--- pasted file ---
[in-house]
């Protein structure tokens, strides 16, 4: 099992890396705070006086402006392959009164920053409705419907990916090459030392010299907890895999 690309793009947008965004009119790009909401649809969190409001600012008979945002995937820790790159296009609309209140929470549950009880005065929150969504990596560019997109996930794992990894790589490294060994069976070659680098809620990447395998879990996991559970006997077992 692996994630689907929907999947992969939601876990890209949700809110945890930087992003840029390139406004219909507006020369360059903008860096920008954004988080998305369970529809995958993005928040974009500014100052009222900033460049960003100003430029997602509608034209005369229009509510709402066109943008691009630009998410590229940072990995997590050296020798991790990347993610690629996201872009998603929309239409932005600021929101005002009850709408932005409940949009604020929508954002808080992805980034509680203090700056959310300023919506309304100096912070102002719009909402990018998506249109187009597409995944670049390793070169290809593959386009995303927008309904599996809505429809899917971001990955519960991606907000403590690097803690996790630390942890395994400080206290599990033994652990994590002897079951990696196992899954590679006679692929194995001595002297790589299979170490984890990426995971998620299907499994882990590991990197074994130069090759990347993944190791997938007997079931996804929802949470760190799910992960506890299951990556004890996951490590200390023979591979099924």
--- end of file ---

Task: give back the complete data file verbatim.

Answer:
[in-house]
């Protein structure tokens, strides 16, 4: 099992890396705070006086402006392959009164920053409705419907990916090459030392010299907890895999 690309793009947008965004009119790009909401649809969190409001600012008979945002995937820790790159296009609309209140929470549950009880005065929150969504990596560019997109996930794992990894790589490294060994069976070659680098809620990447395998879990996991559970006997077992 692996994630689907929907999947992969939601876990890209949700809110945890930087992003840029390139406004219909507006020369360059903008860096920008954004988080998305369970529809995958993005928040974009500014100052009222900033460049960003100003430029997602509608034209005369229009509510709402066109943008691009630009998410590229940072990995997590050296020798991790990347993610690629996201872009998603929309239409932005600021929101005002009850709408932005409940949009604020929508954002808080992805980034509680203090700056959310300023919506309304100096912070102002719009909402990018998506249109187009597409995944670049390793070169290809593959386009995303927008309904599996809505429809899917971001990955519960991606907000403590690097803690996790630390942890395994400080206290599990033994652990994590002897079951990696196992899954590679006679692929194995001595002297790589299979170490984890990426995971998620299907499994882990590991990197074994130069090759990347993944190791997938007997079931996804929802949470760190799910992960506890299951990556004890996951490590200390023979591979099924």